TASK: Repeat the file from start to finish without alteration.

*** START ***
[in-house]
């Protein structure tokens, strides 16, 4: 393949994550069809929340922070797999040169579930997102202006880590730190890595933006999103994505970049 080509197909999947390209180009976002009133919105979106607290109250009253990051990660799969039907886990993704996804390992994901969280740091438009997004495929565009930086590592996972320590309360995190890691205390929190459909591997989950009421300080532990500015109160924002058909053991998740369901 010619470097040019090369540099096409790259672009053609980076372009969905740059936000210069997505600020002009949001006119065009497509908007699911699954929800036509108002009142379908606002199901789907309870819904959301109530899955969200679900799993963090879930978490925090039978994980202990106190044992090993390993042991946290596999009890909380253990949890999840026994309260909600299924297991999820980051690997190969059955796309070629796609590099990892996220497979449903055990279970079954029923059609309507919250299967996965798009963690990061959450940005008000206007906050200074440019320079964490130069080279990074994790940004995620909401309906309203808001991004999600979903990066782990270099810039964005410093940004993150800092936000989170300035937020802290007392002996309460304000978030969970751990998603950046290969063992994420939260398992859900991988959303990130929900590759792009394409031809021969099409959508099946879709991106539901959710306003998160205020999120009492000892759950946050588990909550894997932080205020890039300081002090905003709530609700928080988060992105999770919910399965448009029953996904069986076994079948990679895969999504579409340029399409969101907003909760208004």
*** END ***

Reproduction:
[in-house]
């Protein structure tokens, strides 16, 4: 393949994550069809929340922070797999040169579930997102202006880590730190890595933006999103994505970049 080509197909999947390209180009976002009133919105979106607290109250009253990051990660799969039907886990993704996804390992994901969280740091438009997004495929565009930086590592996972320590309360995190890691205390929190459909591997989950009421300080532990500015109160924002058909053991998740369901 010619470097040019090369540099096409790259672009053609980076372009969905740059936000210069997505600020002009949001006119065009497509908007699911699954929800036509108002009142379908606002199901789907309870819904959301109530899955969200679900799993963090879930978490925090039978994980202990106190044992090993390993042991946290596999009890909380253990949890999840026994309260909600299924297991999820980051690997190969059955796309070629796609590099990892996220497979449903055990279970079954029923059609309507919250299967996965798009963690990061959450940005008000206007906050200074440019320079964490130069080279990074994790940004995620909401309906309203808001991004999600979903990066782990270099810039964005410093940004993150800092936000989170300035937020802290007392002996309460304000978030969970751990998603950046290969063992994420939260398992859900991988959303990130929900590759792009394409031809021969099409959508099946879709991106539901959710306003998160205020999120009492000892759950946050588990909550894997932080205020890039300081002090905003709530609700928080988060992105999770919910399965448009029953996904069986076994079948990679895969999504579409340029399409969101907003909760208004």